JD Supra provides users with access to its legal industry publishing services (the "Service") through its website (the "Website") as well as through other sources. Our policies with regard to data collection and use of personal information of users of the Service, regardless of the manner in which users access the Service, and visitors to the Website are set forth in this statement ("Policy"). By using the Service, you signify your acceptance of this Policy.

Information Collection and Use by JD Supra

JD Supra collects users' names, companies, titles, e-mail address and industry. JD Supra also tracks the pages that users visit, logs IP addresses and aggregates non-personally identifiable user data and browser type. This data is gathered using cookies and other technologies.

The information and data collected is used to authenticate users and to send notifications relating to the Service, including email alerts to which users have subscribed; to manage the Service and Website, to improve the Service and to customize the user's experience. This information is also provided to the authors of the content to give them insight into their readership and help them to improve their content, so that it is most useful for our users.

JD Supra does not sell, rent or otherwise provide your details to third parties, other than to the authors of the content on JD Supra.

If you prefer not to enable cookies, you may change your browser settings to disable cookies; however, please note that rejecting cookies while visiting the Website may result in certain parts of the Website not operating correctly or as efficiently as if cookies were allowed.

Email Choice/Opt-out

Users who opt in to receive emails may choose to no longer receive e-mail updates and newsletters by selecting the "opt-out of future email" option in the email they receive from JD Supra or in their JD Supra account management screen.

Security

JD Supra takes reasonable precautions to insure that user information is kept private. We restrict access to user information to those individuals who reasonably need access to perform their job functions, such as our third party email service, customer service personnel and technical staff. However, please note that no method of transmitting or storing data is completely secure and we cannot guarantee the security of user information. Unauthorized entry or use, hardware or software failure, and other factors may compromise the security of user information at any time.

If you have reason to believe that your interaction with us is no longer secure, you must immediately notify us of the problem by contacting us at info@jdsupra.com. In the unlikely event that we believe that the security of your user information in our possession or control may have been compromised, we may seek to notify you of that development and, if so, will endeavor to do so as promptly as practicable under the circumstances.

Sharing and Disclosure of Information JD Supra Collects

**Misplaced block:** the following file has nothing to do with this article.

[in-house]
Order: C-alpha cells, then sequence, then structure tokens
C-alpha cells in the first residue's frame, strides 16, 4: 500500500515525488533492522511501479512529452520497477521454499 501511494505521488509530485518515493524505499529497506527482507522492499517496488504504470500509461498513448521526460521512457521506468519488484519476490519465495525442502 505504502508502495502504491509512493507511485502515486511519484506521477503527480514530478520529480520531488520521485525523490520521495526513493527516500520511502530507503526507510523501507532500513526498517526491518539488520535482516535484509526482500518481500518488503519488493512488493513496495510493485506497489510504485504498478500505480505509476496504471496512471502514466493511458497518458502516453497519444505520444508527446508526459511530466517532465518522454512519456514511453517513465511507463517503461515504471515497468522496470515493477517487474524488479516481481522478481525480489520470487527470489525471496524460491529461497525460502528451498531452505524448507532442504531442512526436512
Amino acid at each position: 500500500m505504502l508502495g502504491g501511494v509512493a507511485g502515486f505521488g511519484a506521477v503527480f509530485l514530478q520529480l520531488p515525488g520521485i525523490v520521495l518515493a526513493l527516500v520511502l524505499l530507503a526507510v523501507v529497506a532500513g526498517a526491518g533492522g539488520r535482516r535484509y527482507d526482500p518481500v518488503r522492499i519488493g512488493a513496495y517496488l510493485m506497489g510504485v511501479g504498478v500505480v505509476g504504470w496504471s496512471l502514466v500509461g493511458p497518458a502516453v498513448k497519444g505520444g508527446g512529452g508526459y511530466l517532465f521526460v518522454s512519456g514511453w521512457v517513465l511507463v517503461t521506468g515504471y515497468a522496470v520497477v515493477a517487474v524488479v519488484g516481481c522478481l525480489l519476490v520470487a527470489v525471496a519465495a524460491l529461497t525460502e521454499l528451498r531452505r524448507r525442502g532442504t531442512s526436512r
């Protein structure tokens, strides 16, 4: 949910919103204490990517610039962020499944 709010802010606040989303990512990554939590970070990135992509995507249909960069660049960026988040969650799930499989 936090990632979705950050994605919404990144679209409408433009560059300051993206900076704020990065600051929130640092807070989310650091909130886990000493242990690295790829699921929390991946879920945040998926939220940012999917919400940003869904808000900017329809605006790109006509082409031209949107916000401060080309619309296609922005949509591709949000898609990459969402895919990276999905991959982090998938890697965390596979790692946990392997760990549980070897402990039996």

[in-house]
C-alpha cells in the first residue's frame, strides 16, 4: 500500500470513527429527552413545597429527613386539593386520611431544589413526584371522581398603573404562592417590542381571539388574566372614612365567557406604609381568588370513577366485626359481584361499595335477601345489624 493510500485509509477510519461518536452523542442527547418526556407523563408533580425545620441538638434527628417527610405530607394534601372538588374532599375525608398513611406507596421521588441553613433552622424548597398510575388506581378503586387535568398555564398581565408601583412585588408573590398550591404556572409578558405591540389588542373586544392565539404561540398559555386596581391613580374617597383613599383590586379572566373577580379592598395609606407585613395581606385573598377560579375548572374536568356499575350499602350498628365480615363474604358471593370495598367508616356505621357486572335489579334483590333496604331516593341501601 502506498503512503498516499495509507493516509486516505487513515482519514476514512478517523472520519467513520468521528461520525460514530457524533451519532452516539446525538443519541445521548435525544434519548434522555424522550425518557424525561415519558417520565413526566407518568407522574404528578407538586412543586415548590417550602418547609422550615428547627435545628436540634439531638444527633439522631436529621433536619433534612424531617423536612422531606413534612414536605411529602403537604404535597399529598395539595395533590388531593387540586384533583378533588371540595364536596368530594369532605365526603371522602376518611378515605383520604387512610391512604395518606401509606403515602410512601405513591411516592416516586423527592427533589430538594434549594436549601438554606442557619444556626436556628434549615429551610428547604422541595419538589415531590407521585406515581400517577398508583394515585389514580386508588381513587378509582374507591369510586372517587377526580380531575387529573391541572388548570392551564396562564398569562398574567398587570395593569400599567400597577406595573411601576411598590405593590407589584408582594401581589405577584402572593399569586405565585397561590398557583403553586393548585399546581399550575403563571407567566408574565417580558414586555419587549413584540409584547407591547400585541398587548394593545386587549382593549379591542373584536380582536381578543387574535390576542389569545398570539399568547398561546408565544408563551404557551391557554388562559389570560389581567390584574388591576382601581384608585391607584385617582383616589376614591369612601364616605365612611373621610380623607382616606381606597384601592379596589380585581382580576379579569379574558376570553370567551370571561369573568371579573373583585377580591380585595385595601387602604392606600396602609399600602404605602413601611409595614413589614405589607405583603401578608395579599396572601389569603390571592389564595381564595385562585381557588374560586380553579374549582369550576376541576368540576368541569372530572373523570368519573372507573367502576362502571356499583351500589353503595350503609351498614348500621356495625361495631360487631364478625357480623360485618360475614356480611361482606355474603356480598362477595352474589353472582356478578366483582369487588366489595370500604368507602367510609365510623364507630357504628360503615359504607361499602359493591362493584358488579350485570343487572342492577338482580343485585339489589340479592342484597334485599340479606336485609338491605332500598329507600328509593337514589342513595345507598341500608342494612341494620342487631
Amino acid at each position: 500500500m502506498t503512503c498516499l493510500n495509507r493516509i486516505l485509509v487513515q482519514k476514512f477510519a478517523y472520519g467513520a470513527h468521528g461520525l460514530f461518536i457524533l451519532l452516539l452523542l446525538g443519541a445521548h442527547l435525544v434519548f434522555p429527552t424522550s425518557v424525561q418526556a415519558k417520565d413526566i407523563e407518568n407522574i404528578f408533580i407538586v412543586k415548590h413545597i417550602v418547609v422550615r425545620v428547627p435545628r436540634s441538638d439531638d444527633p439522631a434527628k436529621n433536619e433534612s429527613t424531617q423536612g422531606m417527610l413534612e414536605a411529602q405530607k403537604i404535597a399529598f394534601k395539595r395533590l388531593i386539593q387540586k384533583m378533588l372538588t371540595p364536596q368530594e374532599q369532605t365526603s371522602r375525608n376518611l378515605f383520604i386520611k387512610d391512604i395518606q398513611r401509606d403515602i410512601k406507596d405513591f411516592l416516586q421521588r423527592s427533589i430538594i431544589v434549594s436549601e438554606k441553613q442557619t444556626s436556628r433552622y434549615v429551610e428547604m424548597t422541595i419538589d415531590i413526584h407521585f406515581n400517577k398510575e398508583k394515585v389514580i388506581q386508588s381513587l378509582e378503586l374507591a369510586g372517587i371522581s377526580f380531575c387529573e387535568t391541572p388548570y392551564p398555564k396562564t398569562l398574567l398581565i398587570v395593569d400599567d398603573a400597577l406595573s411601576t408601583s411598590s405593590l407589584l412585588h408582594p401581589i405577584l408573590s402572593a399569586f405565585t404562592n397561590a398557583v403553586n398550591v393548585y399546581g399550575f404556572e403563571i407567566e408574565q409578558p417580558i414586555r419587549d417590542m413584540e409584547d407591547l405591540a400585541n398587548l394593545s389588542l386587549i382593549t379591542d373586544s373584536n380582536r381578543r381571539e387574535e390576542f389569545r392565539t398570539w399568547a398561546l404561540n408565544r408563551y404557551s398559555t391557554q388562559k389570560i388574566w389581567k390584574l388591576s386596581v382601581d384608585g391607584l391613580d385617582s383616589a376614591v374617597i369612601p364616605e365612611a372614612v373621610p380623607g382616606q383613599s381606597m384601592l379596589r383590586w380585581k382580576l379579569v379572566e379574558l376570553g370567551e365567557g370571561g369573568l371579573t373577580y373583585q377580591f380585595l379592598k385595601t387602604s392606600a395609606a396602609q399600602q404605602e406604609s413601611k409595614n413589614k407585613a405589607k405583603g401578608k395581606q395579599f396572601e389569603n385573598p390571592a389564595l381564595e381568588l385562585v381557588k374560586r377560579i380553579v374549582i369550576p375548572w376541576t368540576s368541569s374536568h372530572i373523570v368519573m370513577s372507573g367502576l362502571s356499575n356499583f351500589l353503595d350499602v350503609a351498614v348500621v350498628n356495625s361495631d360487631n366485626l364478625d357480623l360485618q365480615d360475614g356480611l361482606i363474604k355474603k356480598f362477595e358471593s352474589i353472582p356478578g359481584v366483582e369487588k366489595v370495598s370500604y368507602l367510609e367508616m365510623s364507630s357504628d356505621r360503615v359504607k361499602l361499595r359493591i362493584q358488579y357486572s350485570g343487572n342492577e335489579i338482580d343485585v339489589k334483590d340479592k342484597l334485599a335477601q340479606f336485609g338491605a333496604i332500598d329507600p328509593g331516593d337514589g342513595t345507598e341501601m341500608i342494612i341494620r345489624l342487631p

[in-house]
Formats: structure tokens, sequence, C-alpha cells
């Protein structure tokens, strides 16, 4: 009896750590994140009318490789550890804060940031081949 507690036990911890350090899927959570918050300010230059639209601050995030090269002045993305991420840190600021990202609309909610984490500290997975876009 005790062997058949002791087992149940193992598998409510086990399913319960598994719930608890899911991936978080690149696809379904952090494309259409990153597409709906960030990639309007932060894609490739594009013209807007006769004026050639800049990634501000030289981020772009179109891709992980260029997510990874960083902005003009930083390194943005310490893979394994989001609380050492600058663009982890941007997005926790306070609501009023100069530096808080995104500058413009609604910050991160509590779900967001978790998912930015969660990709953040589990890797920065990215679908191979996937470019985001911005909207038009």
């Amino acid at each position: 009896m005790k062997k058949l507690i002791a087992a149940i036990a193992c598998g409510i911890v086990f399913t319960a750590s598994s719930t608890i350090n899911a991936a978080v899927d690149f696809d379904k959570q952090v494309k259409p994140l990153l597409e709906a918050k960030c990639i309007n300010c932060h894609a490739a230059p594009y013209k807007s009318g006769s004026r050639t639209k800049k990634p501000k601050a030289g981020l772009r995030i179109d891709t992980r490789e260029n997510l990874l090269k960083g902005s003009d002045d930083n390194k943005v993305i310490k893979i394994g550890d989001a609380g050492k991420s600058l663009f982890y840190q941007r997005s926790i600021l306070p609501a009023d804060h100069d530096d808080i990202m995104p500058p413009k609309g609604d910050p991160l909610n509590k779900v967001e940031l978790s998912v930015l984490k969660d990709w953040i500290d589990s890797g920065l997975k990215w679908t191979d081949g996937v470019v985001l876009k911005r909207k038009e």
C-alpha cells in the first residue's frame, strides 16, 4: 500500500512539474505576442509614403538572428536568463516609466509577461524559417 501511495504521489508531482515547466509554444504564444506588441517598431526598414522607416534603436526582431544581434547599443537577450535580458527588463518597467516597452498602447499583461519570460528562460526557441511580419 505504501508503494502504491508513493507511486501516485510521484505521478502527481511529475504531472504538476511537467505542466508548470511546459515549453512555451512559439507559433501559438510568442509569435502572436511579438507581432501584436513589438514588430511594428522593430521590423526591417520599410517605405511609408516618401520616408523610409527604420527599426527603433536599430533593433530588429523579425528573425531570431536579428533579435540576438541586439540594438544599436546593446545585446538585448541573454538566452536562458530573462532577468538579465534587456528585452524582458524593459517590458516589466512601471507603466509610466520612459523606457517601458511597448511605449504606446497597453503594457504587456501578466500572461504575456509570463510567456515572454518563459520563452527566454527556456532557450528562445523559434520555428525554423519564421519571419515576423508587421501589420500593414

Except as otherwise described in this privacy statement, JD Supra will not disclose personal information to any third party unless we believe that disclosure is necessary to: (1) comply with applicable laws; (2) respond to governmental inquiries or requests; (3) comply with valid legal process; (4) protect the rights, privacy, safety or property of JD Supra, users of the Service, Website visitors or the public; (5) permit us to pursue available remedies or limit the damages that we may sustain; and (6) enforce our Terms & Conditions of Use.

In the event there is a change in the corporate structure of JD Supra such as, but not limited to, merger, consolidation, sale, liquidation or transfer of substantial assets, JD Supra may, in its sole discretion, transfer, sell or assign information collected on and through the Service to one or more affiliated or unaffiliated third parties.

Links to Other Websites

This Website and the Service may contain links to other websites. The operator of such other websites may collect information about you, including through cookies or other technologies. If you are using the Service through the Website and link to another site, you will leave the Website and this Policy will not apply to your use of and activity on those other sites. We encourage you to read the legal notices posted on those sites, including their privacy policies. We shall have no responsibility or liability for your visitation to, and the data collection and use practices of, such other sites. This Policy applies solely to the information collected in connection with your use of this Website and does not apply to any practices conducted offline or in connection with any other websites.

Changes in Our Privacy Policy

We reserve the right to change this Policy at any time. Please refer to the date at the top of this page to determine when this Policy was last revised. Any changes to our privacy policy will become effective upon posting of the revised policy on the Website. By continuing to use the Service or Website following such changes, you will be deemed to have agreed to such changes. If you do not agree with the terms of this Policy, as it may be amended from time to time, in whole or part, please do not continue using the Service or the Website.

Contacting JD Supra

If you have any questions about this privacy statement, the practices of this site, your dealings with this Web site, or if you would like to change any of the information you have provided to us, please contact us at: info@jdsupra.com.

- hide
*With LinkedIn, you don't need to create a separate login to manage your free JD Supra account, and we can make suggestions based on your needs and interests. We will not post anything on LinkedIn in your name. Or, sign up using your email address.
Feedback? Tell us what you think of the new jdsupra.com!